2. Buy your carrier as far in advance as possible and get the cat used to it. I bought ours several months before the trip, and left it in a place where Bob could “discover” it on his own. By the time we left Phoenix, the carrier had become his favorite napping spot, and whenever I had to take him out of it during the trip, he was eager to get back in.
  3. When making the vet appointment, make sure that the vet has APHIS Form 7001, and has the standard rabies certificate form. If I were doing this again I would probably also choose a vet with the facilities to microchip the cat, just to avoid any possible argument about whether the cat I have brought and the cat in the paperwork are the same cat.
  4. Fly on Korean Airlines, take the cat in the cabin, and make sure to arrive during working hours on a weekday. The Korean checkin clerks and flight attendants seem to be used to people taking pets in the cabin, and know how to deal with it; likewise the security folks at Seoul airport.
  5. Be aware that you will have to remove the cat from the carrier when going through security. Therefore, have a harness on the cat and a leash ready to clip onto it while going through security, so that if the cat does deploy claws and teeth, you can drop him without losing control.
  6. Don’t drug the cat. It isn’t necessary. Very light feeding and water on the day of departure, and an extended litter box visit before leaving. Another uncertainty I had was how to handle the “bathroom” issue, and we took a supply of “incontinent pads” with which to line the bottom of the carrier, but Bob managed the entire 33 hour (door to door) trip without any accidents, even though I gave him a few bites of airline food and a little water along the way.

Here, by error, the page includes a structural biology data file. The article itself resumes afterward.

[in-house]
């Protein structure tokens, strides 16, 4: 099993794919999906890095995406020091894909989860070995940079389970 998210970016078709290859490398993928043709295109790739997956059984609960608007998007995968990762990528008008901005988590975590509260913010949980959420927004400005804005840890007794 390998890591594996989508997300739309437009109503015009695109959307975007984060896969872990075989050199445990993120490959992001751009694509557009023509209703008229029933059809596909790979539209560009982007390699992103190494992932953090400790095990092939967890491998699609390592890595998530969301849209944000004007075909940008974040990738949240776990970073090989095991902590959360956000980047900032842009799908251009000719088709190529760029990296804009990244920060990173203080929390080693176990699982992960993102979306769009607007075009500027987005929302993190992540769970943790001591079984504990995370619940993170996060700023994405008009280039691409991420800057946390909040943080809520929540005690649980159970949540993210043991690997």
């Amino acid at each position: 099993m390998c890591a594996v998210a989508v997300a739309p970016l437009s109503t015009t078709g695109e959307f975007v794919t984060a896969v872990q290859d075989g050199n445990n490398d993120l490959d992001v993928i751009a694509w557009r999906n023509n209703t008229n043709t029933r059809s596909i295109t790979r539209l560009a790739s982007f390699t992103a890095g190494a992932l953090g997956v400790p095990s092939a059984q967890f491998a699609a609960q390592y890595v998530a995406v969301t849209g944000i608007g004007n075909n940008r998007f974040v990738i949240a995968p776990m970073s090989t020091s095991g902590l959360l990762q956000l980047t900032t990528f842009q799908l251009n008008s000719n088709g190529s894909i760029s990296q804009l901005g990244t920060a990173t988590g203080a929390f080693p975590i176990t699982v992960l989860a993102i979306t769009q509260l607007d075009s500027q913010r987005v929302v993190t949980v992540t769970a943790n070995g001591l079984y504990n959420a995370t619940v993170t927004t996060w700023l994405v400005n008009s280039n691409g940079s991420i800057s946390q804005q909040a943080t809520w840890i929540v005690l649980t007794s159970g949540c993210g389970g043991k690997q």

7. Be aware that on arrival in Manila, in theory, they can collect duty on the pet, and I know of one case where the duty was calculated based on the transportation charges, and amounted to multiple thousands of pesos. (We were never charged duty, as far as I know.)

Jack Emery

Jack Emery is a guest writer participating on the Live in the Philippines Web Magazine.

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John Miele
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John Miele

Jack: I knew transporting an animal was not fun… All I’ve got to say is you must really like the cat! I think that I would have been tempted to find a new home for a cat, but, as evident, I’m not a cat person.

Jack
Guest
Jack

Hi John,
Yeah, that was one of the options we explored, and if I’d realized what was involved in bringing him here I probably would have tried harder to find him a new home. Unfortunately all the cat people I know back in the US already have cats, and the non-cat people, well, that wouldn’t work either.